What number is this?

123? 12.3? 1.23? One has to ask oneself one question: Which one is one?

Earlier this year, I was invited into a classroom to introduce decimals. We had been representing and describing tenths concretely, pictorially, and symbolically. We finished five minutes short, so I gave the students a blank hundred-frame and asked them to show me one half and express this in as many ways as they could.

As expected, some expressed this as 5/10 and 0.5. They used five of the ten full ten-frames it takes to cover an entire hundred-frame. Others expressed this as 50/100 and 0.50. They covered the blank hundred-frame with fifty dots. I was listening *for* these answers.

One student expressed this as 2/4. I assumed he just multiplied both the numerator and denominator of 1/2 by 2. And then he showed me this:

One student expressed this as 500/1000 and 0.500. I assumed he was just extending the pattern(s). “Yeahbut where do you *see* the 500 and 1000?” I ~~asked~~ challenged. “I imagine that inside every one of these *points to a dot* there is one of these *holds up a full ten-frame*,” he explained. As his teacher and I listened *to* his ideas, our jaws hit the floor.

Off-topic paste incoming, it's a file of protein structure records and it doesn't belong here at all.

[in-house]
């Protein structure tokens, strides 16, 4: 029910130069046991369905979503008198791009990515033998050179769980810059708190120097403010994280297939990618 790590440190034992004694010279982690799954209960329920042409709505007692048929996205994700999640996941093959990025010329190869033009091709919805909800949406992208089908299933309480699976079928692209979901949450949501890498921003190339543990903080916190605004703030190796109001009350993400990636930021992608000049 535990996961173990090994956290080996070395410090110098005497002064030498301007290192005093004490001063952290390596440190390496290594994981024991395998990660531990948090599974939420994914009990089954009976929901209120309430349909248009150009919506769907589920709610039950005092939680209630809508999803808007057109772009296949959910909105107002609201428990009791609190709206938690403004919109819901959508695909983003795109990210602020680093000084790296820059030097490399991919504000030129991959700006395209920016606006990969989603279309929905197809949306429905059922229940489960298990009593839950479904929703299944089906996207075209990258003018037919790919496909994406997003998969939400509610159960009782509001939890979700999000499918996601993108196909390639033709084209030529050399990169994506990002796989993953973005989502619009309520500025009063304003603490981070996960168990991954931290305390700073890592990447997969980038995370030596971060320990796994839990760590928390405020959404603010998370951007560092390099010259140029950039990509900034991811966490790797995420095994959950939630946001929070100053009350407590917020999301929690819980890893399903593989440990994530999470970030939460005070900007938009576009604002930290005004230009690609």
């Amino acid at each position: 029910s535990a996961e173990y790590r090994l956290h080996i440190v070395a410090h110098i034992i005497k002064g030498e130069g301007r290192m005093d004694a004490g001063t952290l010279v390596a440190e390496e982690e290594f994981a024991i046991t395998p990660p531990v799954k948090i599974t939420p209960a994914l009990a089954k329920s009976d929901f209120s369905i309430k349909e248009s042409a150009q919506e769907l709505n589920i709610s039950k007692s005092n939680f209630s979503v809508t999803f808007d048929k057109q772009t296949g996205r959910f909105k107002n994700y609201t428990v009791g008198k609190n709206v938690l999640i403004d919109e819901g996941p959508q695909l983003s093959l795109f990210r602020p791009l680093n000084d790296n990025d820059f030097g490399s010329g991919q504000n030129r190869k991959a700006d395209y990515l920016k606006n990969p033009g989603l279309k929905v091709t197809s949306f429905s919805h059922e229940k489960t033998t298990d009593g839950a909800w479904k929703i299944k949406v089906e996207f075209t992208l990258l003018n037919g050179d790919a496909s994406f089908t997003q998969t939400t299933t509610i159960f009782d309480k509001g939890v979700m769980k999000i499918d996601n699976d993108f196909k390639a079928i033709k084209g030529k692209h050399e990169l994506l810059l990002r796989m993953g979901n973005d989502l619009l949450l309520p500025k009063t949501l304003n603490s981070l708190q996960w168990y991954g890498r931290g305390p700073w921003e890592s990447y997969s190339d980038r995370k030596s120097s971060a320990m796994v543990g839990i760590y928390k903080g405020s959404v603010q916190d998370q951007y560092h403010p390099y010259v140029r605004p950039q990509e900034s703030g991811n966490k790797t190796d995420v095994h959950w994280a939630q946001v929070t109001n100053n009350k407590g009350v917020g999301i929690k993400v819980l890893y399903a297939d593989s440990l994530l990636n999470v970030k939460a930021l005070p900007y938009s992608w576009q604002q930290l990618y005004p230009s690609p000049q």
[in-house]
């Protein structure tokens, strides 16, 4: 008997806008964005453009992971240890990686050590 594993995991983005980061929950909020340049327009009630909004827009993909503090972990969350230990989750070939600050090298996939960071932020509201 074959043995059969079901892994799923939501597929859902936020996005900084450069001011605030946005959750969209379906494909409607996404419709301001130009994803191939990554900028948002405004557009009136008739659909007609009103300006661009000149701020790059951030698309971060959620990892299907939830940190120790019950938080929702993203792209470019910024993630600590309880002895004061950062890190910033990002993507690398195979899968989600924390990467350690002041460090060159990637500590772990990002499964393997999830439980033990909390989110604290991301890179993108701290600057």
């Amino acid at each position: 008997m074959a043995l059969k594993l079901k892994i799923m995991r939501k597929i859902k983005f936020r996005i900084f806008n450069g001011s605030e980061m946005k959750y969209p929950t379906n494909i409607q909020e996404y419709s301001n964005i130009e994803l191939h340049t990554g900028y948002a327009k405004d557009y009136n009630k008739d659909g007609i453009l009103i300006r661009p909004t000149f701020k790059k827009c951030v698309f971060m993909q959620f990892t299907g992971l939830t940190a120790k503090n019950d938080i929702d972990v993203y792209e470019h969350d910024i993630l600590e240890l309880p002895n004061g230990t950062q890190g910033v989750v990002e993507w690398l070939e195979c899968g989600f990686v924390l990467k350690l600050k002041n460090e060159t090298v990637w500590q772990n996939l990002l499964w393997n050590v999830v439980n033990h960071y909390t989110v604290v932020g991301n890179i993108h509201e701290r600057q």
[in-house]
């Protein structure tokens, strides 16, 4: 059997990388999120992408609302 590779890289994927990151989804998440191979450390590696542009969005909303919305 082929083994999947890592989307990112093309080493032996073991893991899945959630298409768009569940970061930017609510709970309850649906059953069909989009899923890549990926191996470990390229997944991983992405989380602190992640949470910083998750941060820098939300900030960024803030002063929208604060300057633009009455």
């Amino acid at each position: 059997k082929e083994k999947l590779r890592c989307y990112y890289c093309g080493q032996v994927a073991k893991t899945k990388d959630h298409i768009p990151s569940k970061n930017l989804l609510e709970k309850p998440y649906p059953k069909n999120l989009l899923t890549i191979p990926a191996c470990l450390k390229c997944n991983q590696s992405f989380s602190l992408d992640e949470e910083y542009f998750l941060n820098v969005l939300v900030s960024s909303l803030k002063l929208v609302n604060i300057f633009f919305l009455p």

In my previous post, I discussed fractions, decimals, place value, and language. To come full circle, what if we took a closer look at 0.5, 0.50, and 0.500? These are *equivalent* decimals. That is, they represent equivalent fractions: “five tenths,” “fifty hundreds,” “five hundred thousandths,” respectively. From a place-value-on-the-left-of-the-decimal-point point of view, 0.5 is five tenths; 0.50 is five tenths and zero hundredths; 0.500 is five tenths, zero hundredths, zero thousandths. *Equal*, right?